The Power of Tinkering

Have you ever taken something apart to see how it works or to fix it?

Before my daughter was born, my wife and I got ready for her arrival by decking out her room - crib, rocker, tons of toys, and an adorable mobile. That's the contraption that hangs over the crib and plays a cute little tune while hanging giraffes go around and around. The baby loves it. So one day I was turning the crank to entertain the baby and pop! - something inside clicked, and that was it. No music, no spinning giraffes. I could crank it all I wanted but I could tell something had gone wrong, because it wasn’t winding up or working anymore. That was NOT okay, since the baby loves watching it go around and around. I had to do something.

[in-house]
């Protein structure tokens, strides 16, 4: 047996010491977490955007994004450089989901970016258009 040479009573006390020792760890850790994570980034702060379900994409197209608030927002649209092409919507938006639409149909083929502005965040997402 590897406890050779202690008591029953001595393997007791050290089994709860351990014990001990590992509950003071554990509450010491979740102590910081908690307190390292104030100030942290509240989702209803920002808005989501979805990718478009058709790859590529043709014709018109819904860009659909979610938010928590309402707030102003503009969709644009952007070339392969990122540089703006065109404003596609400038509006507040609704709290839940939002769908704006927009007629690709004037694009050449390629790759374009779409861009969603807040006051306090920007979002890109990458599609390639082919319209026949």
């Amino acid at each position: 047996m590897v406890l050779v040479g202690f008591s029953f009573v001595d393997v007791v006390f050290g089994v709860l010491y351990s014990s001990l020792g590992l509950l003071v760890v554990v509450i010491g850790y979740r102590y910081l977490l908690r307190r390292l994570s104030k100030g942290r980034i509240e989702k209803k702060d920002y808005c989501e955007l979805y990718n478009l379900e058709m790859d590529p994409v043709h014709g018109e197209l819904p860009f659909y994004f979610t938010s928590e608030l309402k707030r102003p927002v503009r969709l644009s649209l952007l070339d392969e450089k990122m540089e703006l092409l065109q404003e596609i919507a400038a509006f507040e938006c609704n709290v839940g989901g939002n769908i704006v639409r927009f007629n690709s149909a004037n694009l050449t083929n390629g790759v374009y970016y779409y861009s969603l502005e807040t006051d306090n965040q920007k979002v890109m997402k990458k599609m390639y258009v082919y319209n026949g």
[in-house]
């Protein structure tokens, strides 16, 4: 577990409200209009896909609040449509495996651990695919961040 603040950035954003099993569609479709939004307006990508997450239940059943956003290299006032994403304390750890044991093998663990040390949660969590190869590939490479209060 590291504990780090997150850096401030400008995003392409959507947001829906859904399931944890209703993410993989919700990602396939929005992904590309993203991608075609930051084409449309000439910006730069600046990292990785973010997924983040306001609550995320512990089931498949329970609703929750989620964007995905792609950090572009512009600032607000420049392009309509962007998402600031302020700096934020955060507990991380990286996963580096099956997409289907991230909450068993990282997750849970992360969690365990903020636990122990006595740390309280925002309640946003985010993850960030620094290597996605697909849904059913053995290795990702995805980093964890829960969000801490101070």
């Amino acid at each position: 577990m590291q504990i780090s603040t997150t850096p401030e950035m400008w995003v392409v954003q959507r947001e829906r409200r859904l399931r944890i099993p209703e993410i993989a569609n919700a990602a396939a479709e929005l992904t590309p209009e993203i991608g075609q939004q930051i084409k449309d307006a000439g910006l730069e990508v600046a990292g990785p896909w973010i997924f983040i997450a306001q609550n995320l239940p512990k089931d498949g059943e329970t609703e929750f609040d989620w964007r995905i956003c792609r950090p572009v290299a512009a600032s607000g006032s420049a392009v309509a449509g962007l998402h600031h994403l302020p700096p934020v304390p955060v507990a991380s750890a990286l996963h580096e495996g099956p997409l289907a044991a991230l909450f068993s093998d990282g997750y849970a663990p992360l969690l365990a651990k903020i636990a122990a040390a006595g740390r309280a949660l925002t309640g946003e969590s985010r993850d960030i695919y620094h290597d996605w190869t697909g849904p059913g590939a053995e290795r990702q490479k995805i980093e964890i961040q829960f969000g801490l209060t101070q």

Normally, I’m not a tinkerer. I don’t even usually read the instructions for assembly, much to my wife’s chagrin. But as they say, everything changes when you have a baby, and something changed in me. I decided to take apart that mobile and fix it. First thing I did was to take out a screwdriver and open up the back. I started to lose a little bit of patience when I realized that there were two sizes of screws on the back, and one required a smaller screwdriver than I had picked out to use. I had to get back up off the couch, search around for another screwdriver, then take out the second set of screws. Now I had 3 small screws and 3 even smaller screws that I needed to keep track of. OK, back to taking things apart. I lifted off the back and saw a lot going on. One thing I recognized was a music box - you know those little cylinders with bumps on them that sound the right notes as it spins and hits the bars. There were three or four wheels with spokes that spun each other, and another little box inside that must have had even more mechanisms inside it. I was pretty nervous that I was just going to break the whole thing apart in my hands. So I took stock of everything in there and looked at each piece individually. I looked at the connections between the pieces and tried to figure out what the problem was. Honestly, it was basically by luck that I moved my finger across a little piece that I guess was stuck somehow and unstuck it, making the whole thing start working again. It was pretty darn cool - the wheels started to spin, the music started to play, and I could see a happy baby in my future. I was intrigued by my tinkering - I stopped the wheels and looked around a bit. I held down a piece, touched something else, wound the whole thing up, and tried to break it and fix it again. I admit, I didn’t really understand all the mechanics of this simple little device, but I got closer to understanding it, and when I screwed those different sized screws back in and hung it up again for my daughter to watch it twirl and listen to the music, I felt a swelling amount of pride that I’d even attempted to figure it out. I now have this secret hope that it will break again and I will be forced to take apart more pieces so I can really learn how the thing works.